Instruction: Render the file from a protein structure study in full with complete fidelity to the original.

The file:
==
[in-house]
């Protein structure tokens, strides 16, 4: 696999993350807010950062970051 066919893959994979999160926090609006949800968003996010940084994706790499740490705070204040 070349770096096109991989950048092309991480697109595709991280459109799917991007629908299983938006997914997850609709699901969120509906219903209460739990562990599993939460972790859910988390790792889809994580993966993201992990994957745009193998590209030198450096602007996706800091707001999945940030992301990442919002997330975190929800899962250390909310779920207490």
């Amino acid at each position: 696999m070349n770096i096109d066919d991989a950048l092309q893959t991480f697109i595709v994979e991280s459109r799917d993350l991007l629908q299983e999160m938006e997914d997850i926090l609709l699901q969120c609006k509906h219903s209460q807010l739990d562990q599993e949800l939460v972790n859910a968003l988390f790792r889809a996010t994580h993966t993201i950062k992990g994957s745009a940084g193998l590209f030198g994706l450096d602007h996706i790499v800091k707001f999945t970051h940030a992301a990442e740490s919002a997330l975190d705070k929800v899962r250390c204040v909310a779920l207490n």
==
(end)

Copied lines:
[in-house]
């Protein structure tokens, strides 16, 4: 696999993350807010950062970051 066919893959994979999160926090609006949800968003996010940084994706790499740490705070204040 070349770096096109991989950048092309991480697109595709991280459109799917991007629908299983938006997914997850609709699901969120509906219903209460739990562990599993939460972790859910988390790792889809994580993966993201992990994957745009193998590209030198450096602007996706800091707001999945940030992301990442919002997330975190929800899962250390909310779920207490």
């Amino acid at each position: 696999m070349n770096i096109d066919d991989a950048l092309q893959t991480f697109i595709v994979e991280s459109r799917d993350l991007l629908q299983e999160m938006e997914d997850i926090l609709l699901q969120c609006k509906h219903s209460q807010l739990d562990q599993e949800l939460v972790n859910a968003l988390f790792r889809a996010t994580h993966t993201i950062k992990g994957s745009a940084g193998l590209f030198g994706l450096d602007h996706i790499v800091k707001f999945t970051h940030a992301a990442e740490s919002a997330l975190d705070k929800v899962r250390c204040v909310a779920l207490n």